The musical Dreamers (夢想家), commissioned by the former Council for Cultural Affairs (CCA) to celebrate the centennial of the Republic of China, cost more than NT$215 million (US$7.1 million) of taxpayer money.
It was roundly condemned by the arts community over the cost of the production compared with the actual quality of the performance, with many saying they were “horrified” by the amount spent.
The newly established Ministry of Culture (MOC) inherited the financial legacy of this travesty from the council, and there has yet to be an adequate explanation offered to the public for the waste it entailed.
Recently, the ministry’s Bureau of Audiovisual and Music Industry Development announced the recipients of this year’s subsidies for pop music production and integrated marketing.
The subsidies are part of the bureau’s 2013 Pop Music Industry Development Project, which has a budget of almost NT$100 million.
In response to concerns of behind-closed-doors selection processes, the ministry gave assurances that the procedure was tried and tested, and that the main objective was to “inspire the creativity of musicians with a view to stimulating the pop music market.”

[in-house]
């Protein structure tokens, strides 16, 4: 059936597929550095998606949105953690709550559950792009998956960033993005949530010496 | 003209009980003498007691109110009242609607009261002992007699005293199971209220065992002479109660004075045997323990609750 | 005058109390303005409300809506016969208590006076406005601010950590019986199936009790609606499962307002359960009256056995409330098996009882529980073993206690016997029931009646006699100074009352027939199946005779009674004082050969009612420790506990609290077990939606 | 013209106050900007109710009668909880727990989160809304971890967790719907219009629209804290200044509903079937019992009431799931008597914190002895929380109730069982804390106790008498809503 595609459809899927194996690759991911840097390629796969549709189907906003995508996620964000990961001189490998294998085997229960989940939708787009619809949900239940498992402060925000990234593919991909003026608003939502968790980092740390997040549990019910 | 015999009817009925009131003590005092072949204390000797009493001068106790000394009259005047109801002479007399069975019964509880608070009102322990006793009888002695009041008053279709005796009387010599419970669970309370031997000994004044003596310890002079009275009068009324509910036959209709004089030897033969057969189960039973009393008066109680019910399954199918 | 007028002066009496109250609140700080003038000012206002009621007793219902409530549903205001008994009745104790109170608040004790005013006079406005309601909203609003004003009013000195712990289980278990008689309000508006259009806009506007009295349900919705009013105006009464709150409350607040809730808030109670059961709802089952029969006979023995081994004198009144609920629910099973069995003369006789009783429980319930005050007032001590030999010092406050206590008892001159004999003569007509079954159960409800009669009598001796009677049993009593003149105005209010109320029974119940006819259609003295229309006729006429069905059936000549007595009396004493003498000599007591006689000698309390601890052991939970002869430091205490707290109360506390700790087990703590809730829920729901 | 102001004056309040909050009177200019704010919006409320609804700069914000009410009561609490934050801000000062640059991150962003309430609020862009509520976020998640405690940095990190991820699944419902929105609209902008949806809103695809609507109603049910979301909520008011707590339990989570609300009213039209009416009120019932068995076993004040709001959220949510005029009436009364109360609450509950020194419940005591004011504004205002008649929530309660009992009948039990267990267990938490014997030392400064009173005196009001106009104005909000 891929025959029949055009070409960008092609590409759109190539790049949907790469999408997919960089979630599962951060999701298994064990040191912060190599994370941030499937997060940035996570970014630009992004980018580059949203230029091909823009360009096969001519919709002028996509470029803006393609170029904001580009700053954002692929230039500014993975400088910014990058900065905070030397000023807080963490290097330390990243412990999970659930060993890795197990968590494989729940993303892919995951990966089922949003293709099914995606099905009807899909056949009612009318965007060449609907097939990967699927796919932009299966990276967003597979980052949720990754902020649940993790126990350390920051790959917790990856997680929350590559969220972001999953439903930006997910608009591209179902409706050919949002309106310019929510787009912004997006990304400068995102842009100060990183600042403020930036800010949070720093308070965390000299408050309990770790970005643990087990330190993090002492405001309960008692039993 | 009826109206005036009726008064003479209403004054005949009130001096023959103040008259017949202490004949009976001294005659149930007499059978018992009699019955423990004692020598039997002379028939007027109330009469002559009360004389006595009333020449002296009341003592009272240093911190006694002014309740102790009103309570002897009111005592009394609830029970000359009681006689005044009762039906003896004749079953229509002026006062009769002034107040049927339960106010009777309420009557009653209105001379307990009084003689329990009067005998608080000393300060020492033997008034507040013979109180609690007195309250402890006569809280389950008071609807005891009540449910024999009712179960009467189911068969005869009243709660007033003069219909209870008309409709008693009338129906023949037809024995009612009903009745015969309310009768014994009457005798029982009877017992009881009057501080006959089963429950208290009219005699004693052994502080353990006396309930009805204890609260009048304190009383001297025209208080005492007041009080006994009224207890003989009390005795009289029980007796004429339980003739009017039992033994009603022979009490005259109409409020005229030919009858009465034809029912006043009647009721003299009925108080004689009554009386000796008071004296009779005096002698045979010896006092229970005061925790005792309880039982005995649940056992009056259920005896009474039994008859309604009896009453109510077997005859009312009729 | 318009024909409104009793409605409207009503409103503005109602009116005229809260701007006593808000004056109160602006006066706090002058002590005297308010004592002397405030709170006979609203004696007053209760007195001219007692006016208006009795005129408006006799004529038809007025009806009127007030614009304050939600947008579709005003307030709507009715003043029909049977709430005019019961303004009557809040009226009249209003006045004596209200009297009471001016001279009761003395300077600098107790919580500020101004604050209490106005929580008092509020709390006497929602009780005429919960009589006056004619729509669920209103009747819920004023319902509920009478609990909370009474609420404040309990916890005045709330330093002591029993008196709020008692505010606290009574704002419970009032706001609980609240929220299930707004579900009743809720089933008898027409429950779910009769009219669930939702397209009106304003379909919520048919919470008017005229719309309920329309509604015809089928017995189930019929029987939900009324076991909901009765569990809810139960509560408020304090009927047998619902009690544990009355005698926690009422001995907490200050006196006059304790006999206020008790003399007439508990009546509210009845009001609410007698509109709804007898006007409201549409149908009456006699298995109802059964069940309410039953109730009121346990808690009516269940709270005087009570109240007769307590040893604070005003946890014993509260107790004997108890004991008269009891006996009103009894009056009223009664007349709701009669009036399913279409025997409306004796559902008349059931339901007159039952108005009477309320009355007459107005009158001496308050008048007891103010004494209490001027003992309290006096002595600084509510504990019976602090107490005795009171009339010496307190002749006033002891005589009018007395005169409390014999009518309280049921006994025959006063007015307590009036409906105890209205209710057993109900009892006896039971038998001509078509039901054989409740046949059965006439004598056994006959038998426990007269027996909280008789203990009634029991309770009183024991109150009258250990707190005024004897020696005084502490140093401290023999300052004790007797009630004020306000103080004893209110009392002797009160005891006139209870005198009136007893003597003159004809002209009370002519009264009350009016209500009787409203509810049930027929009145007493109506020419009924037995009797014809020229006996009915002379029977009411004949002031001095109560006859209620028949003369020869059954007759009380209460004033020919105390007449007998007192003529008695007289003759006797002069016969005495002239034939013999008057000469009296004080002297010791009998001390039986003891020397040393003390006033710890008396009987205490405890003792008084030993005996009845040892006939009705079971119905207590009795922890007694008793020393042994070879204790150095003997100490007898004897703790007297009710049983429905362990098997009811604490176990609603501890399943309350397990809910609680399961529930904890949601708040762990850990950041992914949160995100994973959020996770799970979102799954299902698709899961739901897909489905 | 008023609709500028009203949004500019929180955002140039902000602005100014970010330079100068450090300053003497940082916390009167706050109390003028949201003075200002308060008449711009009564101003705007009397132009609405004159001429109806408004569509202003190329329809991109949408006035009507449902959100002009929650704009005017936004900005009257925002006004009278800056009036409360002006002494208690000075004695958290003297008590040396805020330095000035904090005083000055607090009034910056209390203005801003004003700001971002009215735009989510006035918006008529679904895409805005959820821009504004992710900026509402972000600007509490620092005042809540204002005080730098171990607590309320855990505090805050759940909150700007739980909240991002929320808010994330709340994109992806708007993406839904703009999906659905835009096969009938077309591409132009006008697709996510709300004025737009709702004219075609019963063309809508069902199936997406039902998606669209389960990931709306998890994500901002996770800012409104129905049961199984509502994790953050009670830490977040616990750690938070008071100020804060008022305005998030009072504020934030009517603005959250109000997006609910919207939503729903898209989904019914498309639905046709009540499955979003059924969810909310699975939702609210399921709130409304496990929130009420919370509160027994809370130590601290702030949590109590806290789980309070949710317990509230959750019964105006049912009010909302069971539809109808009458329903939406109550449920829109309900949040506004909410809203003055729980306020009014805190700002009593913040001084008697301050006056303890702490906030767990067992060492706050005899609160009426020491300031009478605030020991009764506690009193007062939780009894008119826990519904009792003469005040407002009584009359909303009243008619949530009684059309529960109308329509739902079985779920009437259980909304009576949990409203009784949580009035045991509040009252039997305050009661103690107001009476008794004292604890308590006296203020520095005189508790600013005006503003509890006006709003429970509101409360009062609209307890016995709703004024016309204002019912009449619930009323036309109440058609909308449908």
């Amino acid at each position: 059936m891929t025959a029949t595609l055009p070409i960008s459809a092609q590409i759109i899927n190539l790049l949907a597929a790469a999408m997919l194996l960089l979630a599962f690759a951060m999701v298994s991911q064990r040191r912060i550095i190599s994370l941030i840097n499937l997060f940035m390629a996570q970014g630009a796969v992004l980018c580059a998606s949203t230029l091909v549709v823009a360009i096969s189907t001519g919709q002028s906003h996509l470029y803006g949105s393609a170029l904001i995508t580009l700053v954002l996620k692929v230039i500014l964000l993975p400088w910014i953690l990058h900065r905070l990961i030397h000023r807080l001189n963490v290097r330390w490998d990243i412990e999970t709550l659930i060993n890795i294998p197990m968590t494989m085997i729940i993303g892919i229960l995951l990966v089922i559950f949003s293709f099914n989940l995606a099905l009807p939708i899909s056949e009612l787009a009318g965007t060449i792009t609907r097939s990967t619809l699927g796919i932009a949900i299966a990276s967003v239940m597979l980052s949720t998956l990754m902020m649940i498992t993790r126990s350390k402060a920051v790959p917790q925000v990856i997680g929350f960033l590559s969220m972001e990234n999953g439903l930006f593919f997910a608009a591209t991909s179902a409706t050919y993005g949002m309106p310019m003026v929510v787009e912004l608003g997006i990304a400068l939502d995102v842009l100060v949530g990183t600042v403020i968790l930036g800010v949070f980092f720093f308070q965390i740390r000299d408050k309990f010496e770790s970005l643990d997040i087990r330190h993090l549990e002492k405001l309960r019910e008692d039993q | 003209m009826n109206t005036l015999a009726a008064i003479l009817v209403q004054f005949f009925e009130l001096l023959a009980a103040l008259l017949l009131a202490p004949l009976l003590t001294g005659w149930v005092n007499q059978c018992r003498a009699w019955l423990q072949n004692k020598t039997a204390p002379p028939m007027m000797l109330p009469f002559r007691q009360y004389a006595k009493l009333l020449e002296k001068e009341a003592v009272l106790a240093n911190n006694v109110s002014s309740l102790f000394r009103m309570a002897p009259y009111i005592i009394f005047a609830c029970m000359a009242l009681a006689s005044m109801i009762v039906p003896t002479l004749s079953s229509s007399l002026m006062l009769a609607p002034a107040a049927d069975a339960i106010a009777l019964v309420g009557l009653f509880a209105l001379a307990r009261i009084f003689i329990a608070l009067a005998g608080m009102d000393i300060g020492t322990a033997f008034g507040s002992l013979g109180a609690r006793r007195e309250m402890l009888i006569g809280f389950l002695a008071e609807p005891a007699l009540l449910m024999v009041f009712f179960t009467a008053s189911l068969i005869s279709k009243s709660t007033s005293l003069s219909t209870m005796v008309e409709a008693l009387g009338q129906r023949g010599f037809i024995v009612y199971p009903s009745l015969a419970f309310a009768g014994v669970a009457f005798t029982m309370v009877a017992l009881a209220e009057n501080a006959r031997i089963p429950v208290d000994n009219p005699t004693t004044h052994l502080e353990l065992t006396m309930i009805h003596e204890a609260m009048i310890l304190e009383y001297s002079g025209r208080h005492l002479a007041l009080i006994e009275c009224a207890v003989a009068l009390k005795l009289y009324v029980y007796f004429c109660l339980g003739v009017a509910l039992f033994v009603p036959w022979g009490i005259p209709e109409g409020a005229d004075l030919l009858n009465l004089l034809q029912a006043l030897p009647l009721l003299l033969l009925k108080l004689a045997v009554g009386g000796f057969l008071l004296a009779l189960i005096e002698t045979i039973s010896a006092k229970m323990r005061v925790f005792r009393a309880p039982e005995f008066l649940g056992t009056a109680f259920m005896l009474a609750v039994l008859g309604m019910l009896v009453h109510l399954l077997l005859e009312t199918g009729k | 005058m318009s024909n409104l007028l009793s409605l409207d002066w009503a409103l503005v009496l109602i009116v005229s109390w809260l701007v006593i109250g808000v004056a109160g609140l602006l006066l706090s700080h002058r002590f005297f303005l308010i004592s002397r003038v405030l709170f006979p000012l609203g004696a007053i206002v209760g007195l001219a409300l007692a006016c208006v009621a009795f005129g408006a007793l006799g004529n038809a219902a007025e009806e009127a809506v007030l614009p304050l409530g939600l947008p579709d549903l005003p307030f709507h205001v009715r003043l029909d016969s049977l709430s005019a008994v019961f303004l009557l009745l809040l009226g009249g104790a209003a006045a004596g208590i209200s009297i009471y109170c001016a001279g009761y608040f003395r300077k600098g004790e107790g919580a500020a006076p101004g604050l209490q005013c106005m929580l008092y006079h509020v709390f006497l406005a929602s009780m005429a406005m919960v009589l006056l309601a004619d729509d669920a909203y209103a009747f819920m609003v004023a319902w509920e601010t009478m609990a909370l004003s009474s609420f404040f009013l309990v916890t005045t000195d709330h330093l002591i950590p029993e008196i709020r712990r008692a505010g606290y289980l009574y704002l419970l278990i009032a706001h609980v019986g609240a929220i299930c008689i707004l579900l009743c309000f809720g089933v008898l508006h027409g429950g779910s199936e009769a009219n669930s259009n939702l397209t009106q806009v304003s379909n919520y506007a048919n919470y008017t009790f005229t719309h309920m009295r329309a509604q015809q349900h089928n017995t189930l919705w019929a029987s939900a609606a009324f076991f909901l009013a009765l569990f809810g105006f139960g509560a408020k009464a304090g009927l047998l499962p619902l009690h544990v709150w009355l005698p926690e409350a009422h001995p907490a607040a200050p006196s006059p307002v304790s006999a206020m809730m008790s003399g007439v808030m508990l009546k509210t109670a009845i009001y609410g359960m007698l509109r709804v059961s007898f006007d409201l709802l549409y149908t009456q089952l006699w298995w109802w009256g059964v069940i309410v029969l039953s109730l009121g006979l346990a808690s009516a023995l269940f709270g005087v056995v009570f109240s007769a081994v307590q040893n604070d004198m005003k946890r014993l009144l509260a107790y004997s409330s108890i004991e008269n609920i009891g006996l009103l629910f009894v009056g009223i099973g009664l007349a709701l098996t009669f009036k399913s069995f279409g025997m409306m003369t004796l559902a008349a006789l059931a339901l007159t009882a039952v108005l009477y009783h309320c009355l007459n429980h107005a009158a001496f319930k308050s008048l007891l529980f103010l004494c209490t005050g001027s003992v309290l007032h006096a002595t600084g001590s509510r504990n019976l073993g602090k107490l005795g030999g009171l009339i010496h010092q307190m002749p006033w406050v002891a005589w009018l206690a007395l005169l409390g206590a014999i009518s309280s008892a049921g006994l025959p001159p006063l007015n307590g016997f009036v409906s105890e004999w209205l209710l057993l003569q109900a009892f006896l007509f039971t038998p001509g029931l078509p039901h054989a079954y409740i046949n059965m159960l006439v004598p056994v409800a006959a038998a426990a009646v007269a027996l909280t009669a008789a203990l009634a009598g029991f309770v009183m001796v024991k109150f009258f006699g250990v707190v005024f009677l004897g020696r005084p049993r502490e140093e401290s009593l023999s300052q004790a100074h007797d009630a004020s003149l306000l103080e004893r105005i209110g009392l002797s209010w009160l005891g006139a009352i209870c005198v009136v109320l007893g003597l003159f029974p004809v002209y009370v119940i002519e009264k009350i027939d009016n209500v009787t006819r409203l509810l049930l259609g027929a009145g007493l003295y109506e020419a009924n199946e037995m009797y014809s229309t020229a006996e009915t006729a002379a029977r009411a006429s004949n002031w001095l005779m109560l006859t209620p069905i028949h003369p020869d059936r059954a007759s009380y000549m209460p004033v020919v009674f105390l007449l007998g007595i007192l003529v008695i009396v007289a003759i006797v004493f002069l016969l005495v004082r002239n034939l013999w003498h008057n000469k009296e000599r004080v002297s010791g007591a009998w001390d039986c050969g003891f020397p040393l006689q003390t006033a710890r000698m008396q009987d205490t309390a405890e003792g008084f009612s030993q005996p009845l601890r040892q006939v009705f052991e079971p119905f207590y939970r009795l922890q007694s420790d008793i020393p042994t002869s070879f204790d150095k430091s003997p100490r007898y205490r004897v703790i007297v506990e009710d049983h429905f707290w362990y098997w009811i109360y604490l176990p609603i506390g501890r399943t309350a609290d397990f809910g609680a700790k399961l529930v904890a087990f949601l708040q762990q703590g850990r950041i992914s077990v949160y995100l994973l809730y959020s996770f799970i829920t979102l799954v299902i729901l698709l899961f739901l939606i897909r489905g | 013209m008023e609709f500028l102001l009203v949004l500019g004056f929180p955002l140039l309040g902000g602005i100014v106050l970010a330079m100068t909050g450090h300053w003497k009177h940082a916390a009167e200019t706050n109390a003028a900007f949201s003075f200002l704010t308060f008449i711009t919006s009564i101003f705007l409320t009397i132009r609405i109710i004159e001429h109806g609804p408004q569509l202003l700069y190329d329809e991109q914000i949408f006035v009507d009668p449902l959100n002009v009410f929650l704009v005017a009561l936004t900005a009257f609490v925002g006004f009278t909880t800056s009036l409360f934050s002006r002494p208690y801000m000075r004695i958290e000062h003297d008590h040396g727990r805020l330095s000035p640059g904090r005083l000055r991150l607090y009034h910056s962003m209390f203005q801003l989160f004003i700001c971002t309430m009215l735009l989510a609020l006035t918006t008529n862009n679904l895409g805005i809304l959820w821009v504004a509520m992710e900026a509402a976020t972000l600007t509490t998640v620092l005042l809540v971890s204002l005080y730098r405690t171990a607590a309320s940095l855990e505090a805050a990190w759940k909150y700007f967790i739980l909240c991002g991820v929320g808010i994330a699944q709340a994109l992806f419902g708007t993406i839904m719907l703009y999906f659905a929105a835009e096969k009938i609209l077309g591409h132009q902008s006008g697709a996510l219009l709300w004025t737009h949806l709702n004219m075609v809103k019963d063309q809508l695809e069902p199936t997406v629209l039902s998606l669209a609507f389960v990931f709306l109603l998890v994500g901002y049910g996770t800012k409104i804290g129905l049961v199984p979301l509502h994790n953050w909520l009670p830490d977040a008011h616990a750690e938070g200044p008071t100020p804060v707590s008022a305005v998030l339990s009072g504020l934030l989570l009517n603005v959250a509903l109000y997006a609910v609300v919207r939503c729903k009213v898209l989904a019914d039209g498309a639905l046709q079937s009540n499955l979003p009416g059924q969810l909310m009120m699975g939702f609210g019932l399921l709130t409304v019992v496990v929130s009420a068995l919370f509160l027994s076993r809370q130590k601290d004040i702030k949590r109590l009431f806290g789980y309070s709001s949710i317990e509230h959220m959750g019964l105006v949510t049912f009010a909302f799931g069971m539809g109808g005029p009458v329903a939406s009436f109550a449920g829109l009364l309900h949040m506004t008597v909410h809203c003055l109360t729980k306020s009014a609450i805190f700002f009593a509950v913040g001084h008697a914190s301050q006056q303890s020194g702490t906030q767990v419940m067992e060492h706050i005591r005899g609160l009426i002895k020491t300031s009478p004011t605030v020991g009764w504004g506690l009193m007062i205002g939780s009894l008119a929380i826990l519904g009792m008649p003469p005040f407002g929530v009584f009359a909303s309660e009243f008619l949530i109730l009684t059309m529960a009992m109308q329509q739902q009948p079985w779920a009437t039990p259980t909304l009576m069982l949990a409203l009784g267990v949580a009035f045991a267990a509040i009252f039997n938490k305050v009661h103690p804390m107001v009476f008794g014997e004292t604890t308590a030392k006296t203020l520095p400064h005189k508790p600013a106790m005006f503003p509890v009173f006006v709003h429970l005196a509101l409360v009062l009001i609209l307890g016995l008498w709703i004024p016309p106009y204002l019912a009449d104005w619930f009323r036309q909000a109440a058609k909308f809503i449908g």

For the time being questions such as who will receive the subsidies and how much they will receive, what are the projects or productions these subsidies are intended to support can be set aside.
However, comments made by Tseng Chin-man (曾金滿), head of popular music at the bureau, bear consideration.
“When we were deciding who would be awarded the subsidy, we had only seen the business proposal, we hadn’t actually listened to the music, but we thought the proposal was very creative,” Tseng said.
He also said of another artist that 95 percent of the songs on the individual’s first release were original compositions, and that the marketing had been very topical, which helped reinforce the artist’s brand.
Resulting performances, design work and overall visual experience inspired others, and so helped develop talent, Tseng said.
For this reason, the ministry considered the CD to be quite innovative, and decided to award the artist a subsidy of NT$3.5 million.
Another singer, who had just released a third solo album, was awarded NT$6 million.
The reason given was that “the content represents an improvement from this performer’s previous two releases, and strengthens the performer’s image and own individual characteristics, being an excellent example of success in moving to a solo career from having performed as part of a group.”
We pay our taxes to support these clueless officials who have control of the allocation of resources.
Here we have these young performers, who have already had their international debuts, going cap in hand to the ministry and asking for money, and these clueless officials give it to them.
Chiang Li-jung is deputy CEO of Chiang Wei-shui's Cultural Foundation.
Translated by Paul Cooper